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Real Estate Development : Innovation & Job News

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The Public Works hires two, adds more national clients

The Public Works has a broader skill set than most businesses. Branding and advertising? Check. Multimedia? Check. Trade show booths? Check. Sustainable library shelving? Check. Biofuel fabrication technology? Check.
Co-pilot Mike Arzt has deftly flown the company with the like-titled Frank Phillips since 2006.
In 2010, the duo relocated from Evergreen to the Art District on Santa Fe's Battery621 building, which they renovated from an abandoned lighting shop to an award-winning co-working space. Since opening, the building has been “booked solid” with tenants ranging from one-desk operations to Boulder outerwear maker Spyder, says Arzt.
Now with 10 full-time freelancers, The Public Works added Airstream, Grand Marnier and Ferrari to its impressive client roster. The Public Works still does plenty of work for top winter-sports brands, where it earned a sterling reputation, and looks to make a big splash at the 2013 SIA Snow Show.
At the Snow Show, The Public Works will utilize an Airstream as a mobile studio to record interviews with a who's who of the snow-sports industry for “The Business of Fun,” a career outreach program focused on “keeping kids out of cubicles.”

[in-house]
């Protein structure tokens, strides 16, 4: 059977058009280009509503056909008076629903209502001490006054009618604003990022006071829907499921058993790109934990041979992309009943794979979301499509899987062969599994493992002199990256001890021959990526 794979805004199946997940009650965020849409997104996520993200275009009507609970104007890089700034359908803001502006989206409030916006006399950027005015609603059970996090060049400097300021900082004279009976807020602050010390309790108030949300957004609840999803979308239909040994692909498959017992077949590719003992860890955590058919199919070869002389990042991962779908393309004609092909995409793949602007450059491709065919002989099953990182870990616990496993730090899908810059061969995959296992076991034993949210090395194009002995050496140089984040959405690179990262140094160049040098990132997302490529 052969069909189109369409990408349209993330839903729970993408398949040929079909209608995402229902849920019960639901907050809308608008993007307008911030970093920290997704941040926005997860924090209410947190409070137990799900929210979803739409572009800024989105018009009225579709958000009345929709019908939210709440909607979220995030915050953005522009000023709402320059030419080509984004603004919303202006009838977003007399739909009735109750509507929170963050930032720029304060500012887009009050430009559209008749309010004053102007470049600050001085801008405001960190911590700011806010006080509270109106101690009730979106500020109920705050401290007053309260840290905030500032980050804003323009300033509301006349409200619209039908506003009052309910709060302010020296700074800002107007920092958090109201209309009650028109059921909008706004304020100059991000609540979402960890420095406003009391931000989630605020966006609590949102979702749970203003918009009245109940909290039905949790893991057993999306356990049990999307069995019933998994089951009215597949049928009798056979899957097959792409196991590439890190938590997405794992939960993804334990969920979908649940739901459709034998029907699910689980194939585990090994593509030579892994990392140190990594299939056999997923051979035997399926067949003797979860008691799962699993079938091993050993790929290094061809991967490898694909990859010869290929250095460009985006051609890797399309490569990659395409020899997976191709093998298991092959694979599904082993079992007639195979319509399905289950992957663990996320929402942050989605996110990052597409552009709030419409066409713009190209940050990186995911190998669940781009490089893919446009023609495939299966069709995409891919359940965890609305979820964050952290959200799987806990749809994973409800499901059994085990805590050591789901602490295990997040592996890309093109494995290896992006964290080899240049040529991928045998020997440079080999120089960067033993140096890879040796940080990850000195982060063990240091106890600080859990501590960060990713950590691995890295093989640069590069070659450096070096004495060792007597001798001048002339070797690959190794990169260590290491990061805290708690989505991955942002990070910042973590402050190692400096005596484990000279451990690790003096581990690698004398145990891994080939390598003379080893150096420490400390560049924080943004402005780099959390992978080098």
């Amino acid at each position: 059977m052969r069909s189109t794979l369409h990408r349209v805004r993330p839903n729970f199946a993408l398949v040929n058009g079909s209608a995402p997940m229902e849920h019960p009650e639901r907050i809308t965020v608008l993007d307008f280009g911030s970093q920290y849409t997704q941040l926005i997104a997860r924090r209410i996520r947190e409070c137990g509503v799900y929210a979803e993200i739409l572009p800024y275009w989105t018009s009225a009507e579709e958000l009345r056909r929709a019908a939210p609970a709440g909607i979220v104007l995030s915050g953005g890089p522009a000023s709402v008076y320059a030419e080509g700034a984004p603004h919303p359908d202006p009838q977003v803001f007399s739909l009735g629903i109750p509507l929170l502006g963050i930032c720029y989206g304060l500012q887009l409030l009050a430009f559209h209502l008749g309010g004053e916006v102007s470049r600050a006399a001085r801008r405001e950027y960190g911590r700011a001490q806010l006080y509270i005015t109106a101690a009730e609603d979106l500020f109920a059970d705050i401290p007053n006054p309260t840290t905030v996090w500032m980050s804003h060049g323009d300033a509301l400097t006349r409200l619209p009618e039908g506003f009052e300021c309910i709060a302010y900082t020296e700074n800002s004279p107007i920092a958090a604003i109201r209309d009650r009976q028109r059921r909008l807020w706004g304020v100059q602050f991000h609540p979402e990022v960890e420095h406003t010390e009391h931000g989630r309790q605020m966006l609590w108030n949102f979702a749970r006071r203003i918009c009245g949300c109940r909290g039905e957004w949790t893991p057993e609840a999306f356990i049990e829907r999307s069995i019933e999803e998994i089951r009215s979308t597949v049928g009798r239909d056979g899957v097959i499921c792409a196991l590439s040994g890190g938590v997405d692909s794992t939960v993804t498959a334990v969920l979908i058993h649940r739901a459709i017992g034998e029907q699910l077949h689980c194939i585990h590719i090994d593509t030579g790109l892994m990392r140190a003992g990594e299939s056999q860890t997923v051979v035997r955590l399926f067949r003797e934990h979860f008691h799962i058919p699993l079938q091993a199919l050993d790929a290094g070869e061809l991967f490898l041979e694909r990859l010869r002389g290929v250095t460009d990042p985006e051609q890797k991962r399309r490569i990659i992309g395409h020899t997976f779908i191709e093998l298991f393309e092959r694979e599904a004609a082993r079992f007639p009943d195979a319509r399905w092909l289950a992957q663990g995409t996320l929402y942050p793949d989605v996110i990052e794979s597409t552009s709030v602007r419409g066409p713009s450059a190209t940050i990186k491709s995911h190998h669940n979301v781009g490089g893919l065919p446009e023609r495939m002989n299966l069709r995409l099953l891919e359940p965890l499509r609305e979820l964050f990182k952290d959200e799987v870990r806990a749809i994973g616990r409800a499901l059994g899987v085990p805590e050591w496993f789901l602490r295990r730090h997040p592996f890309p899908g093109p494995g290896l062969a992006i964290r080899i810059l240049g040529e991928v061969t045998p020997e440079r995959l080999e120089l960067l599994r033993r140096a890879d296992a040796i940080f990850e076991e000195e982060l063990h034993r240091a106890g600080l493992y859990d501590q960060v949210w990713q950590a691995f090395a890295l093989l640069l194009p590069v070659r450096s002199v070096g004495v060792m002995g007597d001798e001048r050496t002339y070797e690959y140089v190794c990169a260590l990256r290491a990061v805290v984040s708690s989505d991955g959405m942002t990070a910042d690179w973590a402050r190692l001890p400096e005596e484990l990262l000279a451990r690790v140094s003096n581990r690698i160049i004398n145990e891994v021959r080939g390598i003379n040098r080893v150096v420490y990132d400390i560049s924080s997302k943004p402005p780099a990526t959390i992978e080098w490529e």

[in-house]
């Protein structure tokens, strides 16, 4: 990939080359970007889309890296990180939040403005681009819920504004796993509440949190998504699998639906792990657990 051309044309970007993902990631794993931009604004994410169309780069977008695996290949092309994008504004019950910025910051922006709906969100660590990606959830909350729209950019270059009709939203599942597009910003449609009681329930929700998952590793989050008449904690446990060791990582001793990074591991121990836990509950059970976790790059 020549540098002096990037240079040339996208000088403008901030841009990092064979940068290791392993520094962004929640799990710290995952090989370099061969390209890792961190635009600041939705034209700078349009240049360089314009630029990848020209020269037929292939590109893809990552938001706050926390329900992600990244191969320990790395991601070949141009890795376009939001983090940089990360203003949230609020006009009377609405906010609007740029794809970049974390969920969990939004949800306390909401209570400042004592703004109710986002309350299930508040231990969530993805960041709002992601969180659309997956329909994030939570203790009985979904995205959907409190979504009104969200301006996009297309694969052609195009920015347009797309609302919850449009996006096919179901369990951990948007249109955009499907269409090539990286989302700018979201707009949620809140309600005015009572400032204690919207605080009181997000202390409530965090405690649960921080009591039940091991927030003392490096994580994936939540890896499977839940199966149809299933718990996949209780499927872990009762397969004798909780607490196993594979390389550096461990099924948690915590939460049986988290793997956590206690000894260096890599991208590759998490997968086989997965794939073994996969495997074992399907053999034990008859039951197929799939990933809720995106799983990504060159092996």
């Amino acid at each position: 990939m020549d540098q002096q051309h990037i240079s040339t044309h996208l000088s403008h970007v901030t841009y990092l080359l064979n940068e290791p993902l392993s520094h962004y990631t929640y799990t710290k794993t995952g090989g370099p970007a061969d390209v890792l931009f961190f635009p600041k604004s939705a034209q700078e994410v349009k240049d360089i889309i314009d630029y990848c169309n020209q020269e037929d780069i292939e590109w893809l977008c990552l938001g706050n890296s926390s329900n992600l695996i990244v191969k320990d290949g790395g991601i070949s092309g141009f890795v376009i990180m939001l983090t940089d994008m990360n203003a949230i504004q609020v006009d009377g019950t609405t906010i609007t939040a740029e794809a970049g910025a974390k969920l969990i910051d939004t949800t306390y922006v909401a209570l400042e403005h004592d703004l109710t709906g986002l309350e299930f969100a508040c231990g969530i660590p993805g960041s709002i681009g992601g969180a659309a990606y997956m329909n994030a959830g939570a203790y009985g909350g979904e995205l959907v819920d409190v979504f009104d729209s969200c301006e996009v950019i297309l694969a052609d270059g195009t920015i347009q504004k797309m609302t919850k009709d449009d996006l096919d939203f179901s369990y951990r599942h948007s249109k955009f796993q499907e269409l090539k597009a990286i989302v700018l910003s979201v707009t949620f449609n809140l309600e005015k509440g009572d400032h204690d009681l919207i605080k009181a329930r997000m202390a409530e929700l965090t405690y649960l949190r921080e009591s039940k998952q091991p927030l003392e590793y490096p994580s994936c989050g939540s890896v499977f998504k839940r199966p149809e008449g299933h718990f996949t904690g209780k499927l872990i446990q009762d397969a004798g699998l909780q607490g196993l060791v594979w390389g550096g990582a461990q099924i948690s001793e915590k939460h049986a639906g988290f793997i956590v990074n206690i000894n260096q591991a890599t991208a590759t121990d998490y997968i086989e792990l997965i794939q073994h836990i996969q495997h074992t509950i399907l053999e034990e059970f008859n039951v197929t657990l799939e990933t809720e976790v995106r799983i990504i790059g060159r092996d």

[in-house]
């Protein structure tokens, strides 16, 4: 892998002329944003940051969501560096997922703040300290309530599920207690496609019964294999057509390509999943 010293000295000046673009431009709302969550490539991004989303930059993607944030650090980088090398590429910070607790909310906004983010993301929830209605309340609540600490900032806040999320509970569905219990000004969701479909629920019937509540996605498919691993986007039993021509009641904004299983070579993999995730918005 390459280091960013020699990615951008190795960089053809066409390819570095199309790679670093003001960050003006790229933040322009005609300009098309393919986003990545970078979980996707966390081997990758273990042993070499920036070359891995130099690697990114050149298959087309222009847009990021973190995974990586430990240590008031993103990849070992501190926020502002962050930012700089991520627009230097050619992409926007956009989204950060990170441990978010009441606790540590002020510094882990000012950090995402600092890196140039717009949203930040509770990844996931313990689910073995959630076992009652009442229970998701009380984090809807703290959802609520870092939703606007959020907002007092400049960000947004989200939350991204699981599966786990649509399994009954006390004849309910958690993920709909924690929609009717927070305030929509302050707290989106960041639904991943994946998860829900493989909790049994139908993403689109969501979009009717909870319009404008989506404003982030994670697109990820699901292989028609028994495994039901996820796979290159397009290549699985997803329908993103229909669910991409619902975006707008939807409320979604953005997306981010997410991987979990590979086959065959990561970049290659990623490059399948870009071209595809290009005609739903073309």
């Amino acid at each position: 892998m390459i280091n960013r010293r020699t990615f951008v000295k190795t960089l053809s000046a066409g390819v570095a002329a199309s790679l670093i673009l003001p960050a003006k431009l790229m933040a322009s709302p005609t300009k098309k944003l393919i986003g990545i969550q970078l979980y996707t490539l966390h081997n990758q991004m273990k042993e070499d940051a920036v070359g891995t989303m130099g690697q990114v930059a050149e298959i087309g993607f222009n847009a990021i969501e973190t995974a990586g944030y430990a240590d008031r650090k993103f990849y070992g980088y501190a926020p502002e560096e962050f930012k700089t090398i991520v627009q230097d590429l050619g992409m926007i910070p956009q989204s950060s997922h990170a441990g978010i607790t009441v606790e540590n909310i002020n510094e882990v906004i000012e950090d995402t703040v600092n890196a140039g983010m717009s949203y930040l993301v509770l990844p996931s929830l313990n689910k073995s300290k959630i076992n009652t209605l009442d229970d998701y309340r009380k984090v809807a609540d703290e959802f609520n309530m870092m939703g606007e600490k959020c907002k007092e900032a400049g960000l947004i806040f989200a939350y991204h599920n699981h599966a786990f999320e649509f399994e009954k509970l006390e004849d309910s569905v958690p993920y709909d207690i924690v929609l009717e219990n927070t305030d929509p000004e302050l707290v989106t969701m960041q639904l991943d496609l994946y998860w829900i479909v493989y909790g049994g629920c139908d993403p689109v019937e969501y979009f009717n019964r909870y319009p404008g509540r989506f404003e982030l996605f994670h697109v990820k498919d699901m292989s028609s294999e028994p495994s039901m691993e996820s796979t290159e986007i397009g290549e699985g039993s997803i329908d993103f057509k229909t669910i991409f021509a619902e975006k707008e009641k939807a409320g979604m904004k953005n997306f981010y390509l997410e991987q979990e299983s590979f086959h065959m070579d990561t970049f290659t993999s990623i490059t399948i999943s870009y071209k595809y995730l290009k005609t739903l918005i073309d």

And business is definitely fun at The Public Works. Artz spotlights upcoming Ferrari photo shoots in Aspen and Steamboat Springs.
“We call it brand stimulation,” says Arzt. “We're helping brands tell their stories, whether it's through trade show booths or multimedia.”
The Public Works is also in the midst of an installation at a Pueblo library with the Supple Collection, the company's line of sustainable bookshelves, magazine racks and other library furniture.
After the success of Battery621, Arzt and Phillips may also invest in more Denver real estate.

“There are so many awesome spots that are just getting better and better,” Arzt says.

Capitol Hill's Urban Interactive Studio helps urban planners with outreach, adding developers

Chris Haller founded Urban Interactive Studio in 2009 after working in urban planning and IT in his native Germany and Denver. Early in his career in Berlin, he saw the power of online public engagement, ultimately leading to the company's launch.
“How can we make our cities a better place to live by engaging people?” asks Haller. 
His answer: Apps and websites that distribute information and change the conversation “from a shouting match into a constructive discussion.”
Now four employees strong and hiring a Drupal developer in the near term, Urban Interactive Studio sells a pair of off-the-shelf products to municipalities and urban planners. The company also takes on custom work. 
Projects include Imagine Central Arkansas, an interactive website designed to involve the public in planning for transportation and other issues, and Delivering Denver's Future
Of the latter, Denver Mayor Michael Hancock “asked citizens to chime in on how to fix the budget gap,” Haller says.

Launched in March 2012, Delivering Denver's Future garnered about 1,000 responses, casting a much wider net than public meetings on the subject. The calculator-like interactive website also informed the public about the tradeoffs that were necessary in the budgeting process.
Infographics and games “turn something that's dull and not read very often into something that's fun and engaging,” Haller says. “We like to think people are engaged in politics, but people are busy with their everyday life. Boiling down complex issues -- the idea is to provide something that's easy to access, grasp, digest and fun to read.”
32 Real Estate Development Articles | Page: | Show All
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